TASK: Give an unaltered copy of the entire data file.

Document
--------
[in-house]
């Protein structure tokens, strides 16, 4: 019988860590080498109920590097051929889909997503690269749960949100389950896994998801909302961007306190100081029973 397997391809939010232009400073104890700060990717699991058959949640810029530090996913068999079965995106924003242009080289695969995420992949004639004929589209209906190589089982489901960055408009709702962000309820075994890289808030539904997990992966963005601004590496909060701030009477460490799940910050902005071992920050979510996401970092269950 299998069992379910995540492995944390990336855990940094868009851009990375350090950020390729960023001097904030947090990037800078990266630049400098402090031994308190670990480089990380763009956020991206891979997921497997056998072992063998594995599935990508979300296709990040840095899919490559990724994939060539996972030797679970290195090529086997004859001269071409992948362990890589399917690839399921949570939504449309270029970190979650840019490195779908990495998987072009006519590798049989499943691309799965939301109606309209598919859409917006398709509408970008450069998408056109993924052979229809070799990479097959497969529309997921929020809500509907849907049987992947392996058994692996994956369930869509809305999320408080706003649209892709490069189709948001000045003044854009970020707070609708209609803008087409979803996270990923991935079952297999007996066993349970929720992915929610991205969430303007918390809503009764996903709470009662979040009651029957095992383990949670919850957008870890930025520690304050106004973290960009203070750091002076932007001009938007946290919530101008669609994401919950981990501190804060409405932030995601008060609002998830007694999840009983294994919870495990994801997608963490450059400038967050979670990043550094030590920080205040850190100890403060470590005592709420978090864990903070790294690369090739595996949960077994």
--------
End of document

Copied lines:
[in-house]
């Protein structure tokens, strides 16, 4: 019988860590080498109920590097051929889909997503690269749960949100389950896994998801909302961007306190100081029973 397997391809939010232009400073104890700060990717699991058959949640810029530090996913068999079965995106924003242009080289695969995420992949004639004929589209209906190589089982489901960055408009709702962000309820075994890289808030539904997990992966963005601004590496909060701030009477460490799940910050902005071992920050979510996401970092269950 299998069992379910995540492995944390990336855990940094868009851009990375350090950020390729960023001097904030947090990037800078990266630049400098402090031994308190670990480089990380763009956020991206891979997921497997056998072992063998594995599935990508979300296709990040840095899919490559990724994939060539996972030797679970290195090529086997004859001269071409992948362990890589399917690839399921949570939504449309270029970190979650840019490195779908990495998987072009006519590798049989499943691309799965939301109606309209598919859409917006398709509408970008450069998408056109993924052979229809070799990479097959497969529309997921929020809500509907849907049987992947392996058994692996994956369930869509809305999320408080706003649209892709490069189709948001000045003044854009970020707070609708209609803008087409979803996270990923991935079952297999007996066993349970929720992915929610991205969430303007918390809503009764996903709470009662979040009651029957095992383990949670919850957008870890930025520690304050106004973290960009203070750091002076932007001009938007946290919530101008669609994401919950981990501190804060409405932030995601008060609002998830007694999840009983294994919870495990994801997608963490450059400038967050979670990043550094030590920080205040850190100890403060470590005592709420978090864990903070790294690369090739595996949960077994």